ARB Approves Research Plan for 2004-2005
For immediate release
SACRAMENTO– The California Air Resources Board (ARB) has approved its research plan for fiscal year 2004-2005.
"The 2004 research plan will help the ARB continue developing the best possible regulations to protect public health and achieve our goal of healthy air for all Californians," said ARB Chairman, Dr. Alan Lloyd "Its important in these fiscally challenging times that we invest our research dollars as wisely as possible," he added.
The 17 project plan contains studies that focus on four main areas of research:
- Health and Welfare Effects: Six studies including projects to better understand the relationship of traffic and ultrafine particles on mortality, how traffic pollution can effect children's health, the long term effects of air pollution and an effort to better determine the health effects of ambient woodsmoke.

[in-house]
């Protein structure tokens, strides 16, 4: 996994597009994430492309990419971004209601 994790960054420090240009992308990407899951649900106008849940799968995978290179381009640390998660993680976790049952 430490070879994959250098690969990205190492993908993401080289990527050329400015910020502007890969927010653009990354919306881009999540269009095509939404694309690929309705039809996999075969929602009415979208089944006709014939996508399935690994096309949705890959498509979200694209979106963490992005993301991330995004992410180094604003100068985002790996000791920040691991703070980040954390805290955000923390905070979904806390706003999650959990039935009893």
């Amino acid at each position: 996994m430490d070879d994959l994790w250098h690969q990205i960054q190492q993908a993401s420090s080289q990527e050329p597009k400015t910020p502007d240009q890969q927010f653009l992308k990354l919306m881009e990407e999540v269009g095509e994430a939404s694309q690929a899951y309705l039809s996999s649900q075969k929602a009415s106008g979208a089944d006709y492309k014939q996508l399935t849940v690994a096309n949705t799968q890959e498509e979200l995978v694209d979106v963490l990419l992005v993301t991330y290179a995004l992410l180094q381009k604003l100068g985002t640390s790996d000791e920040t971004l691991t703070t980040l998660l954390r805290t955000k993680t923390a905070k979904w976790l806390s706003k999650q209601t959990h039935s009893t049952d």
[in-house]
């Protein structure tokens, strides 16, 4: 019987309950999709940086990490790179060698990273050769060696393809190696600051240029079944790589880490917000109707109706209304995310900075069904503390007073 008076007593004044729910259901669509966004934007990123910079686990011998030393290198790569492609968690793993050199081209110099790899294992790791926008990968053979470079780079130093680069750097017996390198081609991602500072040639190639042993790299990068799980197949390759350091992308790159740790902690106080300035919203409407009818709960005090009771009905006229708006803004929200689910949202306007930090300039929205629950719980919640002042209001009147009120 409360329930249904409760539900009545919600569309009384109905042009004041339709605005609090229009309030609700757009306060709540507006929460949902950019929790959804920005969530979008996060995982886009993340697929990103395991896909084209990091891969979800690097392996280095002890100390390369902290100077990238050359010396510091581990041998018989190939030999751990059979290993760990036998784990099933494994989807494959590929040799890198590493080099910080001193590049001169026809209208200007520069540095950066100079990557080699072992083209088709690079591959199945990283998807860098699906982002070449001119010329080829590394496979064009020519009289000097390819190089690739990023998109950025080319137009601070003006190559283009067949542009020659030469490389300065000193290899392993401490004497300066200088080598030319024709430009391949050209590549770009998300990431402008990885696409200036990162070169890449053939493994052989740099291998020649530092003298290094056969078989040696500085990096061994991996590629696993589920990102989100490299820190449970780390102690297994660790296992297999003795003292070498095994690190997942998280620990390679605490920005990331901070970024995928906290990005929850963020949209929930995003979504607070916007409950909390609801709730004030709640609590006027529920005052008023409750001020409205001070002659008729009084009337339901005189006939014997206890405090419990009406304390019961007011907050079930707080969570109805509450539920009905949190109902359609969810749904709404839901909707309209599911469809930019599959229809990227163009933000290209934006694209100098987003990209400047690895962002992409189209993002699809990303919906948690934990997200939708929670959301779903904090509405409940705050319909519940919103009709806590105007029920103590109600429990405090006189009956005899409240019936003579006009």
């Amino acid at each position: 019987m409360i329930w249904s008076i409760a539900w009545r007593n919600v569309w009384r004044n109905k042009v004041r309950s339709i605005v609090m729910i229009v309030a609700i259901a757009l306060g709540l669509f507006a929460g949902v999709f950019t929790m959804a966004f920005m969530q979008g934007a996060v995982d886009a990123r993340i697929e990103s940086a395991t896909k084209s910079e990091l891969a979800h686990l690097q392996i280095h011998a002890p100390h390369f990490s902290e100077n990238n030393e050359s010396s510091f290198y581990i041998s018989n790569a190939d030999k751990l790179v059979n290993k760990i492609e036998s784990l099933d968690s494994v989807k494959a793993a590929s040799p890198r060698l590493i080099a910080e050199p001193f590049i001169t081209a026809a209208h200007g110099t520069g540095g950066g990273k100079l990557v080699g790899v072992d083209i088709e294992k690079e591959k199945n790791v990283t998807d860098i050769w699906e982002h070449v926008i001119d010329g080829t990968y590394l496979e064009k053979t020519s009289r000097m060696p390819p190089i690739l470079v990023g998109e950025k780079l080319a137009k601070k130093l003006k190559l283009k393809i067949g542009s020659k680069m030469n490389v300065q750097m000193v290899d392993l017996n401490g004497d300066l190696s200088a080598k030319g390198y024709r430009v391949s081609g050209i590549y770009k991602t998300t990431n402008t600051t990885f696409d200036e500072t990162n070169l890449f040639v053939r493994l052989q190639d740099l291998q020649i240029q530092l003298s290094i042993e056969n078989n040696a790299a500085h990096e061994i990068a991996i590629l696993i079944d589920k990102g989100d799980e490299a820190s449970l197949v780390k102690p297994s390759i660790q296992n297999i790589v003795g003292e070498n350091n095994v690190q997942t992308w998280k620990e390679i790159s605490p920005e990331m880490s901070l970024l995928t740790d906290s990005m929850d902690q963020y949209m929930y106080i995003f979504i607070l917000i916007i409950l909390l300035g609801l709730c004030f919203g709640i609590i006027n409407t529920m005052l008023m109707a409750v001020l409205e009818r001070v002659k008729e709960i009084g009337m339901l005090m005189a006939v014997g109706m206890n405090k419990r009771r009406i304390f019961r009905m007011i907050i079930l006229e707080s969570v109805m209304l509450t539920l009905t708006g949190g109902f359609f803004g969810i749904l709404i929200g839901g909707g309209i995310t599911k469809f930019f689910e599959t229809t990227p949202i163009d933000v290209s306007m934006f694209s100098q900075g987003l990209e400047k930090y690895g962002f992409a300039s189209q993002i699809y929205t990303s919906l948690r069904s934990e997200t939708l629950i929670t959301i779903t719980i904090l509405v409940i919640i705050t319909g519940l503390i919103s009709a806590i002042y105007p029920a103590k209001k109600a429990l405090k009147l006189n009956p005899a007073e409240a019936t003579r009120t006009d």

- Exposure Assessment: Seven Projects that include identifying contributions of sources such as outdoor burning, diesel and gasoline engines to the formation of airborne particles. Also, three projects to help determine how ventilation and building design can effect contaminant levels in schools and new homes and to evaluate emissions from office machinery.
- Technology Advancement and Pollution Prevention: Three projects that include an effort to better understand how school bus design can affect the way they self-pollute, an evaluation of the in-use emissions from big-rig trucks. Also, projects to better characterize emissions from on-road diesel engines equipped with advanced pollution control devices and to further develop low-cost, portable instruments to provide ambient and indoor air monitoring.
- Global Air Pollution: A study to determine emissions from various sources of black carbon and its global warming impact.
"These projects will further our understanding of how working and attending schools near major traffic corridors can effect the health of both students and teachers and how exposure to everyday pollution sources such as diesel engines and woodsmoke can damage health," Lloyd added.